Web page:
2018-01-18 / Editorial

Drug overdoses are killing us – what we can do

Legislative Lowdown
by Rep. Martin Grohman

Last week I wrote a column on some of the basics of opioids and the scope of the opioid crisis. I’d like to dedicate this column to a series of recommendations and ideas. Solving the opioid crisis will not be simple. In fact, I’ve come to the conclusion that it’s so complex, with problems so intertwined, that it cannot be solved without an all out effort by health care, criminal justice and human services agencies working together.

Some of these policies are seen as controversial. In particular, some have been highly against reviving people who have overdosed with naloxone (also known as Narcan). But I believe no life should be wasted and recovery is only possible if the person is alive. While the Blaine House, the Board of Pharmacy and attorney general dither over this pressing issue, 48 other states have moved ahead with over-the-counter sales of naloxone. It saves lives.

Fighting this epidemic the right way now will save money in the long term. In addition to the mental, personal, family and criminal costs of substance use disorder, there is a massive health cost to society. The annual economic cost to the nation (and taxpayers) is estimated to be $442 billion, so clearly we must act smarter.

There is no single path to recovery that works for everyone, but I have studied this epidemic as your state legislator and I believe I can make some basic recommendations.

First, we should extend the availability of recovery coach training. Recovery is a lifelong journey requiring courage and commitment. The Substance Abuse and Mental Health Services Administration defines it as a process of change through which individuals improve their health and wellness, live self-directed lives and strive to reach their full potential. But transitioning back into life from a hospital, treatment center or from jail is not easy. Recovery coaches offer support to individuals; help them work on life goals such as relationships, work and education; and help them navigate the needs and barriers they may have for their recovery.

Second, we should expand use of medication assisted treatment. This generally means using either methadone or buprenorphine in combination with counseling services and is considered the gold standard for treating an opioid use disorder. With a high relapse and overdose rate associated with opioids, medication assisted treatment significantly decreases the relapse rate and ensures someone will stay in recovery. We are fortunate to have five services that offer medication assisted treatment in Biddeford.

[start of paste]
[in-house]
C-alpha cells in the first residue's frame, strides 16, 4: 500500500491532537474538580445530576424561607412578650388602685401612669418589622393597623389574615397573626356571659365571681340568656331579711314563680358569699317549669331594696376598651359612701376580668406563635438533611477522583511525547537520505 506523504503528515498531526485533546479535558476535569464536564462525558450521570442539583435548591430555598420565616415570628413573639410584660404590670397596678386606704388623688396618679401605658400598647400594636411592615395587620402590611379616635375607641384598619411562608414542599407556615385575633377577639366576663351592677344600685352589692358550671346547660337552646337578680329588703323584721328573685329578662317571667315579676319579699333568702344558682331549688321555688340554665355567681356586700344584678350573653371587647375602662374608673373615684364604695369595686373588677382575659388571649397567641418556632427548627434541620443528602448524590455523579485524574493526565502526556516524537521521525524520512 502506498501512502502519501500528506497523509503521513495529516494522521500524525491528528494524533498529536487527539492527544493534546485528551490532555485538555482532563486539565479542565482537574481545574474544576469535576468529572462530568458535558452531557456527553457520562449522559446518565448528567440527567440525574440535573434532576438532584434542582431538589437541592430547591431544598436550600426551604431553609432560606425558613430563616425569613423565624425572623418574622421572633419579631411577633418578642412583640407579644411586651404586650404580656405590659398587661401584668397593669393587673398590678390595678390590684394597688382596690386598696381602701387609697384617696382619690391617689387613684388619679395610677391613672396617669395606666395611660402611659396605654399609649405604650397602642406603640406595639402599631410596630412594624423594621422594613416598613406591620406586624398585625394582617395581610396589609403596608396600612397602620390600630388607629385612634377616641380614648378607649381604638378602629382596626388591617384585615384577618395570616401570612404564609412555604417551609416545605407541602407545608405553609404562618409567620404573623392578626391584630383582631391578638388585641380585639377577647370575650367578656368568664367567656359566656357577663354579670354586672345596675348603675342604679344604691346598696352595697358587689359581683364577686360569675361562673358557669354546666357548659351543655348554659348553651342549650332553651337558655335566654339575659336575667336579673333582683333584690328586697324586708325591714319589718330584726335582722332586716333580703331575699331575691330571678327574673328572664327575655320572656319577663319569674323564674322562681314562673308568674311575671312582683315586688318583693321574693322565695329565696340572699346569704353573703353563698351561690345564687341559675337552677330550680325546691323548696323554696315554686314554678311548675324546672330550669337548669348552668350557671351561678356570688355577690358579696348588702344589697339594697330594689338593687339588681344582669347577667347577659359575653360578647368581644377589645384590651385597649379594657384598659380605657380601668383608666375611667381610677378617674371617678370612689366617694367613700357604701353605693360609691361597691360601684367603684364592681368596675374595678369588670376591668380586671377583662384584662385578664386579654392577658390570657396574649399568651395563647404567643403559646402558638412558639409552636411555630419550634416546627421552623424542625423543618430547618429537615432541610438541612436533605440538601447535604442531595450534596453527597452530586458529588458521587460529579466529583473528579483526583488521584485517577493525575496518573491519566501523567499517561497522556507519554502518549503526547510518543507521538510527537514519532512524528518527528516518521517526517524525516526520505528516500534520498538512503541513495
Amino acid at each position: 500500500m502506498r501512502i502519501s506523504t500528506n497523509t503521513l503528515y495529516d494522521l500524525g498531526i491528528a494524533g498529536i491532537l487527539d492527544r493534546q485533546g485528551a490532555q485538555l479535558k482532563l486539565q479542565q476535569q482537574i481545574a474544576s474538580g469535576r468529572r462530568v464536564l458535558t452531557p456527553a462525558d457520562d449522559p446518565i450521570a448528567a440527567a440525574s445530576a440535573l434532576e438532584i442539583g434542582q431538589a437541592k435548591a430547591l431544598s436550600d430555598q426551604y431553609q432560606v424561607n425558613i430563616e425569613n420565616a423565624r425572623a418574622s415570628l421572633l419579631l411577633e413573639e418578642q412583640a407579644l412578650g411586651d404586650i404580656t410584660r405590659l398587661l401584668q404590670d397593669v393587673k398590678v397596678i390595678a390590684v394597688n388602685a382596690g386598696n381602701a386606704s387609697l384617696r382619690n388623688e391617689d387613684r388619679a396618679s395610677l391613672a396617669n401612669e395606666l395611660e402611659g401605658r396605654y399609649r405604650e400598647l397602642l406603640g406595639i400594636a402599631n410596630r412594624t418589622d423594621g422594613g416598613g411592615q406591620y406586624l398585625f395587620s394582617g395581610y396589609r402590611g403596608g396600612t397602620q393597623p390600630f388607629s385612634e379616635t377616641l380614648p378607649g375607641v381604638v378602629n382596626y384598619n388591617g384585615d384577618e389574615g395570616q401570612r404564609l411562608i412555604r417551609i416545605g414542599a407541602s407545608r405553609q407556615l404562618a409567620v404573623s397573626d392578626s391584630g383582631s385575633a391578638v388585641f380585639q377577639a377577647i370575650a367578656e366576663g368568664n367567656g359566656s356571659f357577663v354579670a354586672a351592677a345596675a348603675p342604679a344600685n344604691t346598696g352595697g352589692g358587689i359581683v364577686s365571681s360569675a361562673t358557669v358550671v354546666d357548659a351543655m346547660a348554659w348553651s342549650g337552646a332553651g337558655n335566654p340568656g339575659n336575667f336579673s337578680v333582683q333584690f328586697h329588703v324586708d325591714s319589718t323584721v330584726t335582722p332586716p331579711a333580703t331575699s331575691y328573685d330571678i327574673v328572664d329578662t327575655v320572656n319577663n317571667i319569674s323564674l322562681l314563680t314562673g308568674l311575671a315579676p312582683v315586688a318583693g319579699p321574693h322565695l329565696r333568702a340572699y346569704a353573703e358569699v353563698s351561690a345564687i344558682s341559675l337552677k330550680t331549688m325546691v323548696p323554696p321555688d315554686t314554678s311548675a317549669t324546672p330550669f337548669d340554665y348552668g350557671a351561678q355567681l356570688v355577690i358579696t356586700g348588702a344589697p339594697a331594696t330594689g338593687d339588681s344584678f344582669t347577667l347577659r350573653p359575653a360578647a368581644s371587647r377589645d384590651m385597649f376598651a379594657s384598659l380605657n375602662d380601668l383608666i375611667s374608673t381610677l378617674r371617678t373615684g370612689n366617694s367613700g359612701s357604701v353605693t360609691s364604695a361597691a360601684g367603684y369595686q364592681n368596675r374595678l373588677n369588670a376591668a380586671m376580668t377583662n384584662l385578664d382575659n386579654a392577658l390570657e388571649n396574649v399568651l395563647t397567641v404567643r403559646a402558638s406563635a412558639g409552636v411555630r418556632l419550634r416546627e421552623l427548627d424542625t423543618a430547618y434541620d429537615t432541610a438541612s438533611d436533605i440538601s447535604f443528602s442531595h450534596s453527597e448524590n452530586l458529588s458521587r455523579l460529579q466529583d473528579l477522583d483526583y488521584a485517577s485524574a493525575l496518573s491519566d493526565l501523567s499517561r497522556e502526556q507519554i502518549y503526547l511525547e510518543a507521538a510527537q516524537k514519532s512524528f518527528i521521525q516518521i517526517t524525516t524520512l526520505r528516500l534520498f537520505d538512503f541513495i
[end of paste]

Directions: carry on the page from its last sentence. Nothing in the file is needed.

People who participate in this are generally able to hold jobs, which makes this approach particularly desirable. People think you’re either using drugs and incompetent, or not using drugs and functional, but, it turns out, nothing is that simple. In fact, Maine Behavioral Health estimates that there are 35,000 people struggling with substance use disorder and 26,000 of them are working. Some people are taking illegal drugs to avoid cravings and withdrawal symptoms. They are not enjoying any kind of high. Medication assisted treatment programs can be a particular help for people in this situation.

Third, we need to encourage businesses to hire more people in recovery. I think we should certify recovery friendly businesses and have recovery job fairs. The hospitality industry (hotels and restaurants) is typically the one that is most open to hiring those in recovery, who often have criminal records. More and more people in recovery are looking to re-enter the workforce, and we should make that simpler. Having a job creates a sense of purpose and a way for a person in recovery to contribute positively to society.

Fourth, we should clarify the laws so a person can’t be charged with possession if they are calling to save a life. This is known as the Good Samaritan law. We hear heart wrenching stories in the criminal justice committee from parents whose children were left to die after an overdose, because another user nearby was too worried about being arrested to call 911. That doesn’t mean we shouldn’t crack down on heavy drug trafficking. In addition to addressing drug demand, we must also cut off the illicit drug supply. In York County, we are in a unique position. Much of what comes into the state comes from the south on our highways. Continued collaboration between all law enforcement agencies is key.